Share giveaway

  • Author : Many charities
  • Author : Mike Packham
  • Date : June 2012
ABOUT THE AUTHOR: Mike Packham is Head of Private Clients for Charities Aid Foundation in London

Gifting shares is a tax-efficient way to give, because it can attract both income tax relief and capital gains tax relief, yet it is often overlooked as a route to charitable funding. This year, many UK banks and large plcs will cap the cash remuneration that their executives receive. In February, Barclays stated that GBP65,000 was the maximum in cash its bankers could receive1. HSBC also announced it was not slashing bonuses, but paying anything over GBP50,000 in shares2. Much of the press around the topic suggests that large bonuses will be awarded in share capital instead.

So, as cash is being squeezed, this is a timely moment to remind private clients that gifting shares is a way to support the causes they care about while making substantial savings to their tax bill – even more so in light of the recent UK budget announcement, which could see a cap on the amount of tax relief that major donors can claim. Many donors who are aware of the advantages see share giving as a great way to unlock capital.

Private client advisors should remind their clients about these benefits. For example, for a taxpayer who pays the additional rate of income tax at 50 per cent and higher rate of capital gains tax at 28 per cent, giving shares valued at GBP100,000 that originally cost GBP50,000 could result in an overall tax saving of GBP64,000.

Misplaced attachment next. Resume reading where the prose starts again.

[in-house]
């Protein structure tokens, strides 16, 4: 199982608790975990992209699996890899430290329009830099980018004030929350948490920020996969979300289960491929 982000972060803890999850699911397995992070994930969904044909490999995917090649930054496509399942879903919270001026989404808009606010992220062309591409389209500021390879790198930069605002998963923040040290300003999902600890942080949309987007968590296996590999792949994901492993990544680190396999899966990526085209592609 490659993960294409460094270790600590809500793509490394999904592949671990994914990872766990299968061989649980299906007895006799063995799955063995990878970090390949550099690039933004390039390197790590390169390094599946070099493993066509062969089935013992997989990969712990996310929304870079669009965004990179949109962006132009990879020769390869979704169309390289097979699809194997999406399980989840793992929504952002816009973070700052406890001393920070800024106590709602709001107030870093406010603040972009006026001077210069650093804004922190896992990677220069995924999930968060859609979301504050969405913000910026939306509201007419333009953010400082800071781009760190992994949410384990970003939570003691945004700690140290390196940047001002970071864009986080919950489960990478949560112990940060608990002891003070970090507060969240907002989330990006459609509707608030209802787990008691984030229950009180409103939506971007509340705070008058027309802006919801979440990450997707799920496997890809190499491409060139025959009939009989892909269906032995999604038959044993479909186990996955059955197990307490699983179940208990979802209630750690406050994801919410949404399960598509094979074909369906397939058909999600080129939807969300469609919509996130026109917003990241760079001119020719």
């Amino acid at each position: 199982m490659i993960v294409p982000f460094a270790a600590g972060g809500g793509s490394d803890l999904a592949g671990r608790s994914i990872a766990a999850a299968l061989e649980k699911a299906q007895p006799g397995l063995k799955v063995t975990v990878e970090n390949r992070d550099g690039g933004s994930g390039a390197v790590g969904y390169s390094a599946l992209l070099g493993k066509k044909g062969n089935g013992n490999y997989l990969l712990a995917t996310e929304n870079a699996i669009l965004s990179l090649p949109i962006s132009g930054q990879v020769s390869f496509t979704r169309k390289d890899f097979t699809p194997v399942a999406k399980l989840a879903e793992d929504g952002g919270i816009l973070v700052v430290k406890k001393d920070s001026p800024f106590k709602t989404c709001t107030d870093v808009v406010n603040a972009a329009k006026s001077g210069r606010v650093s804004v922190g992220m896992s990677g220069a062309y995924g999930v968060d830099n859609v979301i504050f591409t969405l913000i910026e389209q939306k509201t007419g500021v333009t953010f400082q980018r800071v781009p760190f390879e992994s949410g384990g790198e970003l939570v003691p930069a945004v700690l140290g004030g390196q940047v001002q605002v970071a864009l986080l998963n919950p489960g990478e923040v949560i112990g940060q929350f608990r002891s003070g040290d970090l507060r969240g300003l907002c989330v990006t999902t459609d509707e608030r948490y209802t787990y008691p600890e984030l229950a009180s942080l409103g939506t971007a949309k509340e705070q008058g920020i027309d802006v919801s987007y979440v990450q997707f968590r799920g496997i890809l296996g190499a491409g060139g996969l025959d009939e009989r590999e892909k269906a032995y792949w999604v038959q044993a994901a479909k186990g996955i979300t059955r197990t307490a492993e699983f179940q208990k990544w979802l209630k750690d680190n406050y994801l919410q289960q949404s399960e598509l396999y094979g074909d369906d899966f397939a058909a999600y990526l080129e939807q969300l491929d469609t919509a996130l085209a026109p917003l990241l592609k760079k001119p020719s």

Therefore, the gift of GBP100,000 to charity would cost the donor GBP36,000. If the shares originally cost less than GBP50,000 the capital gains tax relief would be higher; the minimum cost to the donor on this basis could be GBP22,000. Of course, shares have to be HMRC-recognised, but this covers a wide range of shares and securities.

Clients who want to give share capital have various options. For example, a donor could sell shares at less than their market value to allow the charity to receive them at a discount, and reduce their taxable income by the donation amount, which is the market value of the shares, plus any costs of the transfer, less the sale price paid by the charity. If the donor sells shares for less than they originally paid, the capital gains tax relief will be treated as making the transfer on a no gain, no loss basis.

‘Gifting shares is a way for clients to to support the causes they care about while making tax savings’

Say a donor sells shares valued at GBP100,000 for 50 per cent of their market value, GBP50,000. The shares originally cost GBP50,000. There is no capital gains tax, as no profit has been made on the disposal of the shares. Given that the donor has been paid GBP50,000 for shares worth GBP100,000, the donor may reduce their taxable income by GBP50,000, resulting in an income tax relief worth GBP25,000 for a 50 per cent taxpayer.

The alternative to gifting or selling shares at an undervalue is to sell the shares and give the proceeds to charity under the Gift Aid scheme. Capital gains tax will still be payable on any profit made from the sale, so this option may make more financial sense when the shares do not stand at much of a gain, but the proceeds can be donated with the benefit of Gift Aid relief, boosting the value of the gift to the recipient charity by 25 per cent. The donor can also claim the difference between the higher or additional rate tax on the gross donation (the gift plus the Gift Aid directed to the charity) and the amount claimed by the charity. So, on a GBP80,000 gift to charity, for example, the charity will receive an extra GBP20,000 and the additional-rate taxpayer GBP30,000.

As these examples demonstrate, the tax benefits of giving shares are compelling. At a recent workshop for donors on tax-efficient giving one guest summed it up perfectly: ‘The capital gains tax relief and the income tax relief can mean such a terrific reduction to your tax bill that in some occasions it would be churlish not to give your shares away.’


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